The Franklin County emissions inventory provides a 2008 inventory in tons per day (tpd) winter-time episode estimates for PM2.5 and PM2.5 precursors. Monitoring data for Franklin County, and the overall Logan nonattainment area, indicates that high PM2.5 concentrations occur during the winter months when meteorological conditions trap pollutants in the valley. Therefore, the Franklin County emissions estimates reflect the winter stagnation episodes when secondary PM2.5 formation dominates. The source categories include stationary sources, area sources, on-road mobile sources and off-road mobile sources. A summary of the Franklin County emissions inventory is provided in Table 1 below, and the detailed Franklin County emissions inventory is found in Appendices B and C of IDEQ's submittal.

Table 1—Franklin County 2008 Winter Emissions Inventory in Tons per Episode Day

Source categoryPM2.5NOXSO2VOCNH3
Agriculture, crops, and livestock0.008002.7634.65
Gasoline, bulk, and stations00000
Commercial cooking00000
Construction dust0.0140000
Fuel combustion, industrial0.0060.0870.0610.0010.002
Fuel combustion, commercial/institutional0.0040.070.0180.0010
Fuel combustion, residential non-wood0.0010.0490.0140.0020.008
Fuel combustion, residential wood0.10.0090.0020.1380
Miscellaneous Commercial/Industrial Processes0.0010.001000.008
Solvent, commercial and consumer0000.140
Solvent, commercial and industrial0000.260
Waste disposal0000.0080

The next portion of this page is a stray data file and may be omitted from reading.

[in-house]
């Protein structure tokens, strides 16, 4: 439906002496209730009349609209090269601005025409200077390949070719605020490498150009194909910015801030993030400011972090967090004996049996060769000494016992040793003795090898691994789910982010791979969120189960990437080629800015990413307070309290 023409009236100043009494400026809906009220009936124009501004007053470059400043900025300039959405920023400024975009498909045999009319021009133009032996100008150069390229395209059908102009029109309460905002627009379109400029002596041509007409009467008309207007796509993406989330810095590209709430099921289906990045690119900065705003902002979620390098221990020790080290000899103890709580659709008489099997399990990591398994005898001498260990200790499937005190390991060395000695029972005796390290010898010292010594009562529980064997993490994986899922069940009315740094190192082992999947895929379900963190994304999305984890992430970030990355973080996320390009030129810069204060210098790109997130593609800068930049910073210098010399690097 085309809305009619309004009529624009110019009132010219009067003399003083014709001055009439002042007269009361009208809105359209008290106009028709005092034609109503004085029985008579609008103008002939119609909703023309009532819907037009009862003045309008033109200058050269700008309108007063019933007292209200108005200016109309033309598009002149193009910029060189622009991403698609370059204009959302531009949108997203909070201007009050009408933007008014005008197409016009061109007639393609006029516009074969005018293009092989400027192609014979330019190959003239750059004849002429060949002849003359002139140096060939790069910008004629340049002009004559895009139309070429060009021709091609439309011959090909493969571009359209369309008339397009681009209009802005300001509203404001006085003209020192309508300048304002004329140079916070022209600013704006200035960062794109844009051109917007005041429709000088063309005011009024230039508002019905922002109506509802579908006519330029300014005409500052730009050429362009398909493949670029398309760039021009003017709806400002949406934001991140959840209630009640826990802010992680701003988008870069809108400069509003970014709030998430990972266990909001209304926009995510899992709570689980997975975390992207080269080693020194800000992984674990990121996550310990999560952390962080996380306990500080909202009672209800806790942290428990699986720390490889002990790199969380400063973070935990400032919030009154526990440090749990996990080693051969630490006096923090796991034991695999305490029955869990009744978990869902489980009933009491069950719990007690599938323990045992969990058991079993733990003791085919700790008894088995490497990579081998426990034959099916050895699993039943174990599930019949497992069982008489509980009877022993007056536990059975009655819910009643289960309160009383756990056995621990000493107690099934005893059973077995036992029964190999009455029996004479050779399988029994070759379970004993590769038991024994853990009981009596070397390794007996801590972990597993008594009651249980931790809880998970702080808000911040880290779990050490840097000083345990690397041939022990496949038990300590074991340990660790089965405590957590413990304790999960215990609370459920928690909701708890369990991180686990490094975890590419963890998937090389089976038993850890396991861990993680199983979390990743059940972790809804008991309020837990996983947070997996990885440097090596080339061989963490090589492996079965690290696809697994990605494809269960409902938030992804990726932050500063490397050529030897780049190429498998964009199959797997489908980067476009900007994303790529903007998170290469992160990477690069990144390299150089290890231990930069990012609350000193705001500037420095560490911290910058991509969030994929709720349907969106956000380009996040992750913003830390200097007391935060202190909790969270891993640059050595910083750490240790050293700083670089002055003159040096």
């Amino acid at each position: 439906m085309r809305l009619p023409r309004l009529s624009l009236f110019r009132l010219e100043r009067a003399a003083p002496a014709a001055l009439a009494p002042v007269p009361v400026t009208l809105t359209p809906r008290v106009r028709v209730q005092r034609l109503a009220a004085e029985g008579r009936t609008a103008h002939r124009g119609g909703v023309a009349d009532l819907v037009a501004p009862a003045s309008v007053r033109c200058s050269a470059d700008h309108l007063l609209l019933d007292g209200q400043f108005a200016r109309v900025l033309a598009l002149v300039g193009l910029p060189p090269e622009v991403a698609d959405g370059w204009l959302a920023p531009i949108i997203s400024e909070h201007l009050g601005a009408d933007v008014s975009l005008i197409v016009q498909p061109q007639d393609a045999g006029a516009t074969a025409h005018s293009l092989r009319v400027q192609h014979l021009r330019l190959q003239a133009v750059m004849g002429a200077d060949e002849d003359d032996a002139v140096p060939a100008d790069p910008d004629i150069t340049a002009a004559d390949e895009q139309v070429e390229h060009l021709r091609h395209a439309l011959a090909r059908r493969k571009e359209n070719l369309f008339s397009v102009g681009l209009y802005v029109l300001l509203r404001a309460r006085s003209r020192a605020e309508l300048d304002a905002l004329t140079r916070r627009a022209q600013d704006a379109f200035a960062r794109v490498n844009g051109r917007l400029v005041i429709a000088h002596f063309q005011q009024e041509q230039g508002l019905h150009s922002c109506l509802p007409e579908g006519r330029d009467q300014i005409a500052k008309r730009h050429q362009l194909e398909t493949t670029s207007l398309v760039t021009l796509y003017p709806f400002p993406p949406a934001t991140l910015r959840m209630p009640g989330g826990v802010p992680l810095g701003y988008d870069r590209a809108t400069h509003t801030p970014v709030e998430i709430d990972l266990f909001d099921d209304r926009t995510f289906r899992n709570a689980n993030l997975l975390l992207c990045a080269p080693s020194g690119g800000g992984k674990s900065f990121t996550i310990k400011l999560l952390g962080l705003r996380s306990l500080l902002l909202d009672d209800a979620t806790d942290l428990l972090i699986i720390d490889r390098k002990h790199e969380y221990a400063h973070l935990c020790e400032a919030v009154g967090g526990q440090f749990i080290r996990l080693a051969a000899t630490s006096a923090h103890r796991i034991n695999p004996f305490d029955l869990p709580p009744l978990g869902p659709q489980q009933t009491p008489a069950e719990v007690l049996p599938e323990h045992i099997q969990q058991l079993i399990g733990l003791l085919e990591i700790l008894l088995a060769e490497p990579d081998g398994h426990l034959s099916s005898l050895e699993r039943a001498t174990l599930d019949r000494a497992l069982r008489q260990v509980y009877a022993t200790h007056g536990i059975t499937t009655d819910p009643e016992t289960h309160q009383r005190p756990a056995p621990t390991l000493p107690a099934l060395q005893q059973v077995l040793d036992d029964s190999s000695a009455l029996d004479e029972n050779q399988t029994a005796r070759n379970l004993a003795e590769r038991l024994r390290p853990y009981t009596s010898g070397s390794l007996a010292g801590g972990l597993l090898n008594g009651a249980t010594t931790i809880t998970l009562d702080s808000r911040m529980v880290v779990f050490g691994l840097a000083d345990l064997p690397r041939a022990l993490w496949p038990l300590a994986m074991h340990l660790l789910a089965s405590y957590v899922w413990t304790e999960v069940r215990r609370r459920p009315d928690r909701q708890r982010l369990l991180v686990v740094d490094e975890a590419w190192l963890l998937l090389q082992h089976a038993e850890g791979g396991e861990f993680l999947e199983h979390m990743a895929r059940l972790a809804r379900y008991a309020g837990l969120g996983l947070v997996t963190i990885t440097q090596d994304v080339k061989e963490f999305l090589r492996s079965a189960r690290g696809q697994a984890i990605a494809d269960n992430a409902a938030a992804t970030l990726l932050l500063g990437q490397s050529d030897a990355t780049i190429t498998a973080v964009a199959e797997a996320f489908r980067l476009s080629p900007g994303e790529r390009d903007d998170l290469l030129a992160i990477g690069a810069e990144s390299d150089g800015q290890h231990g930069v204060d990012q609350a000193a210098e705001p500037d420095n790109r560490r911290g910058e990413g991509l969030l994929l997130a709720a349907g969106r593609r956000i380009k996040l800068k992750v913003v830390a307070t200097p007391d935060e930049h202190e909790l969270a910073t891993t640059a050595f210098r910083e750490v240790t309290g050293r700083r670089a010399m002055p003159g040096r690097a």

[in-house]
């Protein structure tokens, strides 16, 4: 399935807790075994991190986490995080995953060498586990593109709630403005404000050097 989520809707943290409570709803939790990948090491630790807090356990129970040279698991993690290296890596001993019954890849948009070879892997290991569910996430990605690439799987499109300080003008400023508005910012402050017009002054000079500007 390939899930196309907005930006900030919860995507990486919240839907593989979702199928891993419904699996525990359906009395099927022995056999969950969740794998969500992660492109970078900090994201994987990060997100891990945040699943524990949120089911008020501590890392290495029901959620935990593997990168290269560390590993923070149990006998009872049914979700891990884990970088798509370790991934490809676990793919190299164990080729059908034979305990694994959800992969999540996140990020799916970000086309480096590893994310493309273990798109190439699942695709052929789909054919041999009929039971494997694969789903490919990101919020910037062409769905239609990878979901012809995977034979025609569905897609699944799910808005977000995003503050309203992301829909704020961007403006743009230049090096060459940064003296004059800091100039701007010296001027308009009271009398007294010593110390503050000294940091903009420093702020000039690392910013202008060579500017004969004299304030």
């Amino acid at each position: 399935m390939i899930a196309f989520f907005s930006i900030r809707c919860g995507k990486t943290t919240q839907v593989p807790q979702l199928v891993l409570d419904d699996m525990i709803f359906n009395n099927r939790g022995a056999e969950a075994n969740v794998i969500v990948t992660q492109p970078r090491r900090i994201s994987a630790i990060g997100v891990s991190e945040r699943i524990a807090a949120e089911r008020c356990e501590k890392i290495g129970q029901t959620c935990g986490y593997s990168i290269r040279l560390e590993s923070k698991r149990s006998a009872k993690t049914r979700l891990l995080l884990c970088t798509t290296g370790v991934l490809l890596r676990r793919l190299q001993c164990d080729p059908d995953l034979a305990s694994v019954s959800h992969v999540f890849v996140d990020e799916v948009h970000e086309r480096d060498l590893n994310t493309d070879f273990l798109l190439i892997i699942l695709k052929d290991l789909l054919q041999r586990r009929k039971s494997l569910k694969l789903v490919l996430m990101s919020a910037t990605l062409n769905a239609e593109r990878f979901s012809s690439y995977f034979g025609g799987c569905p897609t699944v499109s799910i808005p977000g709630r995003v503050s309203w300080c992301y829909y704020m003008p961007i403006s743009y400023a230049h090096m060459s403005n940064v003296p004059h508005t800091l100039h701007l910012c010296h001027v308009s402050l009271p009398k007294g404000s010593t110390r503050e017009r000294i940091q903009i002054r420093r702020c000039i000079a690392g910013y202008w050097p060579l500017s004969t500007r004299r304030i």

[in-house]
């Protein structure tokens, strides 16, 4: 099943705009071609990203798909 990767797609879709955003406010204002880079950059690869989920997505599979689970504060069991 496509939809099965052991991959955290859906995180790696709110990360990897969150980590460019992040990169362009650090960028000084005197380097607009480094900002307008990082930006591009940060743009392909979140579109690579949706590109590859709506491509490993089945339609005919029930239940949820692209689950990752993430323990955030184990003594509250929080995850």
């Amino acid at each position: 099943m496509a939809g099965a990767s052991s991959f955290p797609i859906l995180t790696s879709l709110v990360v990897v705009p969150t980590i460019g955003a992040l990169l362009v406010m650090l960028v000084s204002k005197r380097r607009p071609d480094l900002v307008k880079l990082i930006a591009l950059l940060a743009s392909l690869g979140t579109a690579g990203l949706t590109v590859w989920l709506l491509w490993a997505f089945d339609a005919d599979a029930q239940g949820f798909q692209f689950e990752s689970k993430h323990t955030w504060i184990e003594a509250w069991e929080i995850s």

Mobile, emissions0.0280.7110.0040.4980.008
Mobile, road dust0.5960000
Nonroad mobile0.0350.4280.0090.6360
Point sources00000

The Franklin County emissions inventory includes emissions estimates from stationary sources, area sources, on-road mobile sources, and off-road mobile sources. The methodologies used to derive the 2008 inventory for PM2.5 are as follows:

  • The stationary source emissions inventory is based on 2008 data of actual emissions reported by all permitted facilities. In Franklin County there are no industrial point sources of this type.
  • Area-wide source emissions were calculated based on reported data for fuel usage, product sales, population, employment data, and other parameters covering a wide range of activities, in conjunction with the 2008 triennial National Emissions Inventory (NEI).
  • IDEQ calculated residential wood stove base year and subsequent emission reductions using the EPA's Woodstove Calculator and tax receipt information from certified woodstove change out incentive programs.
  • The on-road emissions inventory, which consists of mobile sources such as trucks, automobiles, buses, and motorcycles, was prepared by IDEQ using the EPA's Motor Vehicle Emissions Simulator (MOVES2010a).
  • The non-road mobile source category includes aircraft, trains and boats, and off-road vehicles and equipment used for construction, farming, commercial, industrial, and recreational activities. Non-road emissions were estimated by IDEQ and Utah Department of Air Quality using the EPA's NONROAD2008a model as described in Appendix B of the SIP submittal.
  • Paved road emissions were estimated by IDEQ, based on the EPA's January 2011 version of AP-42, Section 13.2.1.

The EPA has reviewed the results, procedures, and methodologies for the Franklin County emissions inventory. IDEQ used standard procedures to develop its emissions inventory and appropriately used seasonal emissions inventories to represent episodic meteorological conditions when PM2.5 levels are of the greatest concern. After reviewing the IDEQ submittal of the Franklin County emissions inventory and supporting documentation, the EPA is proposing to find that the emissions inventory meets the requirements of the CAA and the EPA's guidance.

III. Proposed Action

The EPA is proposing approval of the PM2.5 and PM2.5 precursor emissions inventory submitted by IDEQ, dated December 14, 2012, for the Franklin Start Printed Page 27546County, Idaho portion of the cross border Logan, Utah-Idaho nonattainment area. The EPA has determined that this action is consistent with sections 110 and 172(c)(3) of the CAA.